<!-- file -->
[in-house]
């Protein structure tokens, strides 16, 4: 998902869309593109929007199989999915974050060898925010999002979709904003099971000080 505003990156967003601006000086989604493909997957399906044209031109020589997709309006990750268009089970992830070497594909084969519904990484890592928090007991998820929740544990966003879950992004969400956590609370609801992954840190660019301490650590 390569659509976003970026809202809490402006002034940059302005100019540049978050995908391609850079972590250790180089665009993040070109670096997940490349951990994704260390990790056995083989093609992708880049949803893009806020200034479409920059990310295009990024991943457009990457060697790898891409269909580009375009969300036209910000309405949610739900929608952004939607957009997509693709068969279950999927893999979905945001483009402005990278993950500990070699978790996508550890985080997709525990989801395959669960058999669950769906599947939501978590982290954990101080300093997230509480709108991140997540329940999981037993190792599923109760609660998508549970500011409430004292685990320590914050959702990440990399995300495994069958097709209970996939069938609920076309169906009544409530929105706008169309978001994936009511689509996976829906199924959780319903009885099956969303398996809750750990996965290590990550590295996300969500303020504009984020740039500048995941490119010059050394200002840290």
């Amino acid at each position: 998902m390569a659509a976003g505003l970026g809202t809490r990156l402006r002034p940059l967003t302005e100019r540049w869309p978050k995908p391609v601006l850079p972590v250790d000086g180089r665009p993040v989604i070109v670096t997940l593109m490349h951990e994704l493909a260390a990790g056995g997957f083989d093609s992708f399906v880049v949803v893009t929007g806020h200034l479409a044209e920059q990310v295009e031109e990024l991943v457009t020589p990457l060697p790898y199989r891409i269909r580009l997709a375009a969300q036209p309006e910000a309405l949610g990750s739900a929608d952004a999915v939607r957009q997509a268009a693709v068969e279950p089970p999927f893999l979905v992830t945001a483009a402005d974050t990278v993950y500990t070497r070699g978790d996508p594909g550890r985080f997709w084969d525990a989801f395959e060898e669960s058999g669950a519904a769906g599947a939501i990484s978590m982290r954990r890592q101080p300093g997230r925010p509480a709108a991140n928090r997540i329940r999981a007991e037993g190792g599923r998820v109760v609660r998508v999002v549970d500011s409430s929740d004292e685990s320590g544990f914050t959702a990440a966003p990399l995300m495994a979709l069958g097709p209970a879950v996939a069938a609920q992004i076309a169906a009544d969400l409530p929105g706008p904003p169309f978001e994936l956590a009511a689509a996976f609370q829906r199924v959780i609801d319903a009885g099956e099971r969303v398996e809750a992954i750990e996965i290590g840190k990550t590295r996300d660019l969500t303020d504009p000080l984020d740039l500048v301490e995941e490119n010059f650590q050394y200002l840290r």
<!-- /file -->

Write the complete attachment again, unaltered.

[in-house]
């Protein structure tokens, strides 16, 4: 998902869309593109929007199989999915974050060898925010999002979709904003099971000080 505003990156967003601006000086989604493909997957399906044209031109020589997709309006990750268009089970992830070497594909084969519904990484890592928090007991998820929740544990966003879950992004969400956590609370609801992954840190660019301490650590 390569659509976003970026809202809490402006002034940059302005100019540049978050995908391609850079972590250790180089665009993040070109670096997940490349951990994704260390990790056995083989093609992708880049949803893009806020200034479409920059990310295009990024991943457009990457060697790898891409269909580009375009969300036209910000309405949610739900929608952004939607957009997509693709068969279950999927893999979905945001483009402005990278993950500990070699978790996508550890985080997709525990989801395959669960058999669950769906599947939501978590982290954990101080300093997230509480709108991140997540329940999981037993190792599923109760609660998508549970500011409430004292685990320590914050959702990440990399995300495994069958097709209970996939069938609920076309169906009544409530929105706008169309978001994936009511689509996976829906199924959780319903009885099956969303398996809750750990996965290590990550590295996300969500303020504009984020740039500048995941490119010059050394200002840290």
């Amino acid at each position: 998902m390569a659509a976003g505003l970026g809202t809490r990156l402006r002034p940059l967003t302005e100019r540049w869309p978050k995908p391609v601006l850079p972590v250790d000086g180089r665009p993040v989604i070109v670096t997940l593109m490349h951990e994704l493909a260390a990790g056995g997957f083989d093609s992708f399906v880049v949803v893009t929007g806020h200034l479409a044209e920059q990310v295009e031109e990024l991943v457009t020589p990457l060697p790898y199989r891409i269909r580009l997709a375009a969300q036209p309006e910000a309405l949610g990750s739900a929608d952004a999915v939607r957009q997509a268009a693709v068969e279950p089970p999927f893999l979905v992830t945001a483009a402005d974050t990278v993950y500990t070497r070699g978790d996508p594909g550890r985080f997709w084969d525990a989801f395959e060898e669960s058999g669950a519904a769906g599947a939501i990484s978590m982290r954990r890592q101080p300093g997230r925010p509480a709108a991140n928090r997540i329940r999981a007991e037993g190792g599923r998820v109760v609660r998508v999002v549970d500011s409430s929740d004292e685990s320590g544990f914050t959702a990440a966003p990399l995300m495994a979709l069958g097709p209970a879950v996939a069938a609920q992004i076309a169906a009544d969400l409530p929105g706008p904003p169309f978001e994936l956590a009511a689509a996976f609370q829906r199924v959780i609801d319903a009885g099956e099971r969303v398996e809750a992954i750990e996965i290590g840190k990550t590295r996300d660019l969500t303020d504009p000080l984020d740039l500048v301490e995941e490119n010059f650590q050394y200002l840290r």